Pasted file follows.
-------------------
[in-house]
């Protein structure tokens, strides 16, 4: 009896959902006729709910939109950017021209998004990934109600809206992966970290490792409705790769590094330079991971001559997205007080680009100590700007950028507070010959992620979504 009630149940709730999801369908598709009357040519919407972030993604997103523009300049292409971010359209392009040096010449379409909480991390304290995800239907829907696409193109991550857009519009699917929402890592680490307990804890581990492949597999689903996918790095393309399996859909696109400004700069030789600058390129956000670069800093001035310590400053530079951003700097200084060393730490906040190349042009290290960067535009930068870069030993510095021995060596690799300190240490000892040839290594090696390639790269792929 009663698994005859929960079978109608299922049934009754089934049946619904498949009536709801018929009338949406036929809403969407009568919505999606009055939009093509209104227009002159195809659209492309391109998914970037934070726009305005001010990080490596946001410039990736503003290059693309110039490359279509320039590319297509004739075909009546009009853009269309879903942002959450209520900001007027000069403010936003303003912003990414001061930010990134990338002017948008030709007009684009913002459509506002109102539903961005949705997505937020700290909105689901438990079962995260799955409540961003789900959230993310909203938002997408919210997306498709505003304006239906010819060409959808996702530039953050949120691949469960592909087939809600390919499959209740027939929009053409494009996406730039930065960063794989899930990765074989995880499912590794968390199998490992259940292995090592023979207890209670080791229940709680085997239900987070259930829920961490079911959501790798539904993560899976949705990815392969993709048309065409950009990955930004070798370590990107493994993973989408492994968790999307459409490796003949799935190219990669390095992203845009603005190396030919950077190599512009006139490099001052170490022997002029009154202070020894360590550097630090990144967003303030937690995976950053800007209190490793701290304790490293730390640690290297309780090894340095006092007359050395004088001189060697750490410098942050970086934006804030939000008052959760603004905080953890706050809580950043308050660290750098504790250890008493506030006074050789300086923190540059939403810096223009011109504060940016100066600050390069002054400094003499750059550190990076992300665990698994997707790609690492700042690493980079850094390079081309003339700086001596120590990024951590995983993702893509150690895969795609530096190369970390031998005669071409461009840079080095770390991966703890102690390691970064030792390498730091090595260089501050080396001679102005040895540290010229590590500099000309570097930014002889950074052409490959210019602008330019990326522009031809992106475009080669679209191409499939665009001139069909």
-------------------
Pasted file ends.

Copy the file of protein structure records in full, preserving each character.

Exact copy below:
[in-house]
């Protein structure tokens, strides 16, 4: 009896959902006729709910939109950017021209998004990934109600809206992966970290490792409705790769590094330079991971001559997205007080680009100590700007950028507070010959992620979504 009630149940709730999801369908598709009357040519919407972030993604997103523009300049292409971010359209392009040096010449379409909480991390304290995800239907829907696409193109991550857009519009699917929402890592680490307990804890581990492949597999689903996918790095393309399996859909696109400004700069030789600058390129956000670069800093001035310590400053530079951003700097200084060393730490906040190349042009290290960067535009930068870069030993510095021995060596690799300190240490000892040839290594090696390639790269792929 009663698994005859929960079978109608299922049934009754089934049946619904498949009536709801018929009338949406036929809403969407009568919505999606009055939009093509209104227009002159195809659209492309391109998914970037934070726009305005001010990080490596946001410039990736503003290059693309110039490359279509320039590319297509004739075909009546009009853009269309879903942002959450209520900001007027000069403010936003303003912003990414001061930010990134990338002017948008030709007009684009913002459509506002109102539903961005949705997505937020700290909105689901438990079962995260799955409540961003789900959230993310909203938002997408919210997306498709505003304006239906010819060409959808996702530039953050949120691949469960592909087939809600390919499959209740027939929009053409494009996406730039930065960063794989899930990765074989995880499912590794968390199998490992259940292995090592023979207890209670080791229940709680085997239900987070259930829920961490079911959501790798539904993560899976949705990815392969993709048309065409950009990955930004070798370590990107493994993973989408492994968790999307459409490796003949799935190219990669390095992203845009603005190396030919950077190599512009006139490099001052170490022997002029009154202070020894360590550097630090990144967003303030937690995976950053800007209190490793701290304790490293730390640690290297309780090894340095006092007359050395004088001189060697750490410098942050970086934006804030939000008052959760603004905080953890706050809580950043308050660290750098504790250890008493506030006074050789300086923190540059939403810096223009011109504060940016100066600050390069002054400094003499750059550190990076992300665990698994997707790609690492700042690493980079850094390079081309003339700086001596120590990024951590995983993702893509150690895969795609530096190369970390031998005669071409461009840079080095770390991966703890102690390691970064030792390498730091090595260089501050080396001679102005040895540290010229590590500099000309570097930014002889950074052409490959210019602008330019990326522009031809992106475009080669679209191409499939665009001139069909």